• Fig. 7 is a partial schematic representation of a silicon semiconductor wafer 100 incorporating a layout of multiple banks or cells 21 of heater and active semiconductor matrix arrays. As previously described, the multiple silicon cells 21 are positioned in a line vertically, but are offset horizontally such that, for example, the cells of a first column overlap the space between cells of an adjacent column. In this manner, multiple cells form a megachip and the number of cells can be expanded as desired to form larger arrays. To this end, the individual cell layout in the wafer has deliberately been expanded to increase spacing at appropriate or selected intervals, and is dependent upon the particular design of a megachip 50 desired. For example, the cell layout may be uniform with small row spacing between the cells 21 in the columns c1, c2, c3, ....cn, but with adjacent columns being offset so that the columns of dies are overlapping such that each cell in an adjacent column overlaps two of the cells in its previous adjacent column. With a megachip 50 layout or design of three cells 21, such as shown in Fig. 4, the columns may be laid out in the manner illustrated in Fig. 7, or as suggested above, the cell spacing in each column may be uniform, depending upon the megachip 50 design. The design requirement, simply stated, is based upon the amount of cell or nozzle overlap needed or desired. If the design layout is as shown in Fig. 4, the overlap is about 1/3, i.e. the cell overlap between the cells in adjacent columns of the megachip is approximately 1/3. The overlap is only critical to the resolution and coverage desired by the designer. For example, such overlap may result in increased resolution by horizontally interleaving the nozzles associated with a first cell with the nozzles associated with a second cell.
  • Fig. 8 shows an array of cell patterns structured such that a laser selective cutting process can be performed. The selective cutting process begins with testing and a yield study of the silicon cells 21. Then an optimum arrangement is determined for dicing the cells 21. As shown in Fig. 8, three cell megachips, 50a, 50b are designated or selected (by way of example only) for dicing as by the heavier megachip outline. Of course many more megachip, multi-cell structures could be selected. For example, megachip 50c, as shown by the heavier megachip outline 51c, includes two cells 21 instead of three. Preferably, the selective cutting process is performed by a laser dicing tool, but other suitable die cutting methods may be employed, as is known in the art.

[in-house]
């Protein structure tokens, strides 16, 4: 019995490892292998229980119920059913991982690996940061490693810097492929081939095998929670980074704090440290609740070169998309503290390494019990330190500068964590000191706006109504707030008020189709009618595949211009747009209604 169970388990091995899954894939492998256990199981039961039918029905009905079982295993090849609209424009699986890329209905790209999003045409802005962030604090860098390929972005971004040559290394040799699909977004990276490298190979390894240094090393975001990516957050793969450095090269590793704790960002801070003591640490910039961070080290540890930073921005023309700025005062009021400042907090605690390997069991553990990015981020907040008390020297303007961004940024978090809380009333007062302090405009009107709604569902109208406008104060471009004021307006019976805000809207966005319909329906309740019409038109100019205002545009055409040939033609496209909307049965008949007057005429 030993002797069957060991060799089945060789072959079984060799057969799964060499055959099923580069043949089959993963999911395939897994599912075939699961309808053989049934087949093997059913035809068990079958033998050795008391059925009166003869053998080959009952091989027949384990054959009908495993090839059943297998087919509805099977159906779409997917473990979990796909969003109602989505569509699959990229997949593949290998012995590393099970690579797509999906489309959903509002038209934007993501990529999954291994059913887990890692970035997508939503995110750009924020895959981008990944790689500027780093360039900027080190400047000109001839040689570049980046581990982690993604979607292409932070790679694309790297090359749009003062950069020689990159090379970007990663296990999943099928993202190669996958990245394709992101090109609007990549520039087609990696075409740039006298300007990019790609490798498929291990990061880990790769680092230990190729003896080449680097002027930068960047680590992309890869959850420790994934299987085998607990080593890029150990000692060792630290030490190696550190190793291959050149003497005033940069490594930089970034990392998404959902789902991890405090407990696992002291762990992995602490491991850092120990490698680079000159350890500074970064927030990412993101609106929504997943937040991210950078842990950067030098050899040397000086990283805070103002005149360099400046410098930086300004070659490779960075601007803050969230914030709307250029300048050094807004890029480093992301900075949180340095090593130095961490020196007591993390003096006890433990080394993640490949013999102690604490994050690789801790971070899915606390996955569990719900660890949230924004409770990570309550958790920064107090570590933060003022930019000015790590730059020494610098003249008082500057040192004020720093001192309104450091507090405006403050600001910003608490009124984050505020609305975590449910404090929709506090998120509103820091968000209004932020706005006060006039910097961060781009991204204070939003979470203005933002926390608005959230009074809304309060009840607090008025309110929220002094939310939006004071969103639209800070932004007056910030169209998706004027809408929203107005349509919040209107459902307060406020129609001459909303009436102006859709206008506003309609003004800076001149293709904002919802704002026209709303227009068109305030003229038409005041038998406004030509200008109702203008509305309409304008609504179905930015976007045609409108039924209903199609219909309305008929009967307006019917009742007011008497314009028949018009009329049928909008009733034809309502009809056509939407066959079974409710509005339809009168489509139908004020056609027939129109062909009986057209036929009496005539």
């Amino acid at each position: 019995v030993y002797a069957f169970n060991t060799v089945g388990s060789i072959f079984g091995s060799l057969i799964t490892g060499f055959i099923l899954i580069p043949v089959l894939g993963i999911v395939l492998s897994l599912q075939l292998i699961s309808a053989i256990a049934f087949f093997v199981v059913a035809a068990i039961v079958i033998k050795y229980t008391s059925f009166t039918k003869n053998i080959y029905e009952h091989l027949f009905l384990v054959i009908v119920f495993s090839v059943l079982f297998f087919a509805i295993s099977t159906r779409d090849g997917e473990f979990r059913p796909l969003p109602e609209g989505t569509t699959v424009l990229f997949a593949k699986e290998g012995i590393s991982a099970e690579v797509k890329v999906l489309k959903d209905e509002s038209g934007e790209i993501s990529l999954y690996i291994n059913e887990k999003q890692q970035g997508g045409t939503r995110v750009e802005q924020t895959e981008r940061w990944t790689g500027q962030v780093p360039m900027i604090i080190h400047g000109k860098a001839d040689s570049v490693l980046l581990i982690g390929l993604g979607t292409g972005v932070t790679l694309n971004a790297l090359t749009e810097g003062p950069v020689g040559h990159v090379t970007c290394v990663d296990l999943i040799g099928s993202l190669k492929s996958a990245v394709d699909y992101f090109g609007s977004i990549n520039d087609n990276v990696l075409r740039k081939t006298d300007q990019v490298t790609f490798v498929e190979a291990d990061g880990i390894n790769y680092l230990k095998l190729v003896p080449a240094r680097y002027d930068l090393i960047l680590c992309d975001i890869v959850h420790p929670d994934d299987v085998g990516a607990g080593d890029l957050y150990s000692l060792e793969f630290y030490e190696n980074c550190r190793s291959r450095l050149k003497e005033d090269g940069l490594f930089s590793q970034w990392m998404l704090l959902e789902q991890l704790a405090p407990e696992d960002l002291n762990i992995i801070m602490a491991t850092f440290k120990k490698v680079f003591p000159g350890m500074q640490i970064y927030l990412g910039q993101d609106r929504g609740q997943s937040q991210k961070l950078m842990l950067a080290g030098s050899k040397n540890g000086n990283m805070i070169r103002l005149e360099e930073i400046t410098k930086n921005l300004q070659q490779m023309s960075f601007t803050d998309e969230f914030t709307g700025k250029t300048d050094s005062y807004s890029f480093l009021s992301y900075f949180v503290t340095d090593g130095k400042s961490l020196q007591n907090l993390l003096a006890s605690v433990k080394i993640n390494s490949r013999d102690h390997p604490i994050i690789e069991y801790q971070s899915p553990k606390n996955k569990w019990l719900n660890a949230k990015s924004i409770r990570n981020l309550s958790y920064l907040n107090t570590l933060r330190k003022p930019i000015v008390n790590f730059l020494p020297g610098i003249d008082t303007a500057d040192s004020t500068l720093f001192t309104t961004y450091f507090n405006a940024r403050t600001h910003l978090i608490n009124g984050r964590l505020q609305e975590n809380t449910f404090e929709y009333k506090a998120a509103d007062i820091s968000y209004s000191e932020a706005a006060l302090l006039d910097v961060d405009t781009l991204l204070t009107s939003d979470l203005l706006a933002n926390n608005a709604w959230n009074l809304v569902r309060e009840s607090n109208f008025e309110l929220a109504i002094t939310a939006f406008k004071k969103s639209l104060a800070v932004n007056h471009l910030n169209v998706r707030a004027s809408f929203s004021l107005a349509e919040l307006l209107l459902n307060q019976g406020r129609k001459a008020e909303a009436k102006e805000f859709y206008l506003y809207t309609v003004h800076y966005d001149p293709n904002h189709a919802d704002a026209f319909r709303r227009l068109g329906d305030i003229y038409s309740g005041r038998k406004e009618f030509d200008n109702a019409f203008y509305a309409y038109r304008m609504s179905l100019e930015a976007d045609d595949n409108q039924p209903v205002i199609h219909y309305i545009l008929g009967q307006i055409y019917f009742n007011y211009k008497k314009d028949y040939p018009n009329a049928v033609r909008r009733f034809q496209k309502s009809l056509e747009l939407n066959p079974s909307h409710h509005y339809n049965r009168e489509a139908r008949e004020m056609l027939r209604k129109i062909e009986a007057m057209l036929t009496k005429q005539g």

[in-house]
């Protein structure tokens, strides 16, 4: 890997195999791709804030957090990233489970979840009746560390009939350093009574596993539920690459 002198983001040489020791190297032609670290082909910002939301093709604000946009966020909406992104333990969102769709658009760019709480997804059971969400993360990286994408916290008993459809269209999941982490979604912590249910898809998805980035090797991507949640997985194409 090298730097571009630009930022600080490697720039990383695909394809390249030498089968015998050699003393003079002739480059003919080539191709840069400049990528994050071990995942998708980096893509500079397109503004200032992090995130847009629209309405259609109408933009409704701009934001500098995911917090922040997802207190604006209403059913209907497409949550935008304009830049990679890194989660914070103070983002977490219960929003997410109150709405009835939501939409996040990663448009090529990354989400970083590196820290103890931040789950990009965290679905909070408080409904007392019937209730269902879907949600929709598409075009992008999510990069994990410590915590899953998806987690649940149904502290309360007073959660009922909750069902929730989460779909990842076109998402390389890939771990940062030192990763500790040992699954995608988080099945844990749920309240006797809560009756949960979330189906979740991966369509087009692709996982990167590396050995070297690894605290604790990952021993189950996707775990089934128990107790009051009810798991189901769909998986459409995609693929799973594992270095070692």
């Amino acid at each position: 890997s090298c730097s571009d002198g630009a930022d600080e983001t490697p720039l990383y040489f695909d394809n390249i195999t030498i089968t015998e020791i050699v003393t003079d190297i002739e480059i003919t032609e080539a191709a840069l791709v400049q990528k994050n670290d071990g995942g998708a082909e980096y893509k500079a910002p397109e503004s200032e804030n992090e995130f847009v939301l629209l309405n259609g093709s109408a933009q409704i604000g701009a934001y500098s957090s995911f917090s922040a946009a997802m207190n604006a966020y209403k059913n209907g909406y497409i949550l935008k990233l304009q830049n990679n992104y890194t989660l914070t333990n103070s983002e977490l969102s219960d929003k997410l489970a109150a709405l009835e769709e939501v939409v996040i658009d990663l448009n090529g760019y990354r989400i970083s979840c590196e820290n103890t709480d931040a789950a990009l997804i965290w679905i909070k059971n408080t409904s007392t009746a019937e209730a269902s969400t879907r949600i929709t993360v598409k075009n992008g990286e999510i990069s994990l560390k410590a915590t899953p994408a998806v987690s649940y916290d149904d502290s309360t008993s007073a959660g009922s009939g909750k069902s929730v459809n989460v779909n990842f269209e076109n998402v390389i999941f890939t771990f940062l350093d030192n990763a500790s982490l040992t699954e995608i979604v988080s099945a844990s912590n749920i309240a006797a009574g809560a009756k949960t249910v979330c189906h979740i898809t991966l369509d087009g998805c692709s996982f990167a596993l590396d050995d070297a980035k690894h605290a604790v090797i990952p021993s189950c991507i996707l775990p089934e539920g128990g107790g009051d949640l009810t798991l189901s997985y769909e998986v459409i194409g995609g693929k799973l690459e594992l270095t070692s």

• The designated number of cells for the megachip may be cut as one unit if the yield is appropriate, or they may be cut into individual chips if an individual cell cannot be grouped with an adjacent cell. The alignment or fiducial marks (+ -), as shown for example in Fig. 2, may be employed for proper alignment of the nozzle plates and the individual chips relative to one another.
  • Some of the cells 21 may be indicated as "good", i.e. completely functional and of acceptable quality, in accordance with their initial tests, but an adjacent cell, for example, near the periphery of the wafer 100, may not be of sufficient yield or quality to allow its use in a megachip. In such a case, "good" chips, such as chips 50d and 50e, may be extracted and employed in single ink jet printheads for a low end design, or may be mated in overlapping relation (such as the cell pattern of chip 50c) to form a megachip. As several possible combinations of silicon cells may result in megachips, the effective yield of a silicon wafer is improved.